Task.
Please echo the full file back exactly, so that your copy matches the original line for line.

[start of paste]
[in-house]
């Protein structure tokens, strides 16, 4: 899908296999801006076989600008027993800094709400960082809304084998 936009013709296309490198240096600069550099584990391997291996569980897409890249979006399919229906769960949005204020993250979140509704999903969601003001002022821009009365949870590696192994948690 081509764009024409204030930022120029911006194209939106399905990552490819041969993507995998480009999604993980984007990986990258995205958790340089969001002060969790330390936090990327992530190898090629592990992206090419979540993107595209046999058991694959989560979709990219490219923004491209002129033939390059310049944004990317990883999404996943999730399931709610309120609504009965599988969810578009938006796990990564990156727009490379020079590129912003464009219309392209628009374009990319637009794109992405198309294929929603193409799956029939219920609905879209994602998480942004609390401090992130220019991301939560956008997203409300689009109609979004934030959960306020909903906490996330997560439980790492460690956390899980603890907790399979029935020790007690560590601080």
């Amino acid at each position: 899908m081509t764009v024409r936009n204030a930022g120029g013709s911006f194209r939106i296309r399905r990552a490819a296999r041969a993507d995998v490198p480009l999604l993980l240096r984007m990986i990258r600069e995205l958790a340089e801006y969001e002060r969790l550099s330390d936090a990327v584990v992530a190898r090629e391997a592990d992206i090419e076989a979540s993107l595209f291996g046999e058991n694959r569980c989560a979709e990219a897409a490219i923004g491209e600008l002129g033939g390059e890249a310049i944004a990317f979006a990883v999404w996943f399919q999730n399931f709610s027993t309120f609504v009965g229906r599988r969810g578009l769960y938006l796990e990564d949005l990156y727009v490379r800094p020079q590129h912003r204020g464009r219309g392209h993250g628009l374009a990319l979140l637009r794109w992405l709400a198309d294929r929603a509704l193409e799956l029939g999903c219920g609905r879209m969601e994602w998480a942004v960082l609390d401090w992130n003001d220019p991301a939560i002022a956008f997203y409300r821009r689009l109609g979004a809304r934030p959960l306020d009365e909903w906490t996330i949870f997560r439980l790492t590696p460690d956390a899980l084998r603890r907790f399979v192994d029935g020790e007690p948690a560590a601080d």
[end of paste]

[in-house]
């Protein structure tokens, strides 16, 4: 899908296999801006076989600008027993800094709400960082809304084998 936009013709296309490198240096600069550099584990391997291996569980897409890249979006399919229906769960949005204020993250979140509704999903969601003001002022821009009365949870590696192994948690 081509764009024409204030930022120029911006194209939106399905990552490819041969993507995998480009999604993980984007990986990258995205958790340089969001002060969790330390936090990327992530190898090629592990992206090419979540993107595209046999058991694959989560979709990219490219923004491209002129033939390059310049944004990317990883999404996943999730399931709610309120609504009965599988969810578009938006796990990564990156727009490379020079590129912003464009219309392209628009374009990319637009794109992405198309294929929603193409799956029939219920609905879209994602998480942004609390401090992130220019991301939560956008997203409300689009109609979004934030959960306020909903906490996330997560439980790492460690956390899980603890907790399979029935020790007690560590601080």
């Amino acid at each position: 899908m081509t764009v024409r936009n204030a930022g120029g013709s911006f194209r939106i296309r399905r990552a490819a296999r041969a993507d995998v490198p480009l999604l993980l240096r984007m990986i990258r600069e995205l958790a340089e801006y969001e002060r969790l550099s330390d936090a990327v584990v992530a190898r090629e391997a592990d992206i090419e076989a979540s993107l595209f291996g046999e058991n694959r569980c989560a979709e990219a897409a490219i923004g491209e600008l002129g033939g390059e890249a310049i944004a990317f979006a990883v999404w996943f399919q999730n399931f709610s027993t309120f609504v009965g229906r599988r969810g578009l769960y938006l796990e990564d949005l990156y727009v490379r800094p020079q590129h912003r204020g464009r219309g392209h993250g628009l374009a990319l979140l637009r794109w992405l709400a198309d294929r929603a509704l193409e799956l029939g999903c219920g609905r879209m969601e994602w998480a942004v960082l609390d401090w992130n003001d220019p991301a939560i002022a956008f997203y409300r821009r689009l109609g979004a809304r934030p959960l306020d009365e909903w906490t996330i949870f997560r439980l790492t590696p460690d956390a899980l084998r603890r907790f399979v192994d029935g020790e007690p948690a560590a601080d």